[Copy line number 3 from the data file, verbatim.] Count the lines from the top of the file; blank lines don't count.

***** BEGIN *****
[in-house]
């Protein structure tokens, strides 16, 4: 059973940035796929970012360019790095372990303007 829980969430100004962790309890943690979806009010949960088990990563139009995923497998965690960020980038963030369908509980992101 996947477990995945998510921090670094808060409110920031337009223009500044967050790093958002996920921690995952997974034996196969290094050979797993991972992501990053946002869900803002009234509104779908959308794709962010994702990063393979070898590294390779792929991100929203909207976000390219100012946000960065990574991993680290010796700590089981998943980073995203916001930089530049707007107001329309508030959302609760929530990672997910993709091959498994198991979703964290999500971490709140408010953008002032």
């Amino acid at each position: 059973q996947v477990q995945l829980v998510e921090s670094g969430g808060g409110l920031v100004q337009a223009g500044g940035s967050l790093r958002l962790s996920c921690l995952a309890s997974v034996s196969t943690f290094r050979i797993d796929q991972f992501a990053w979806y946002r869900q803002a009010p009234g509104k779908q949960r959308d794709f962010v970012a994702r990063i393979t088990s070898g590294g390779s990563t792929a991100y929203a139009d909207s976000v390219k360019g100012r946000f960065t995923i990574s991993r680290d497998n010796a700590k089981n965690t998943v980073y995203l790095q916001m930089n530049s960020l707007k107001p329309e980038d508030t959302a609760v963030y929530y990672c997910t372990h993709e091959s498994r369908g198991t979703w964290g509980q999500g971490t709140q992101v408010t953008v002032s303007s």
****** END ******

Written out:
């Amino acid at each position: 059973q996947v477990q995945l829980v998510e921090s670094g969430g808060g409110l920031v100004q337009a223009g500044g940035s967050l790093r958002l962790s996920c921690l995952a309890s997974v034996s196969t943690f290094r050979i797993d796929q991972f992501a990053w979806y946002r869900q803002a009010p009234g509104k779908q949960r959308d794709f962010v970012a994702r990063i393979t088990s070898g590294g390779s990563t792929a991100y929203a139009d909207s976000v390219k360019g100012r946000f960065t995923i990574s991993r680290d497998n010796a700590k089981n965690t998943v980073y995203l790095q916001m930089n530049s960020l707007k107001p329309e980038d508030t959302a609760v963030y929530y990672c997910t372990h993709e091959s498994r369908g198991t979703w964290g509980q999500g971490t709140q992101v408010t953008v002032s303007s």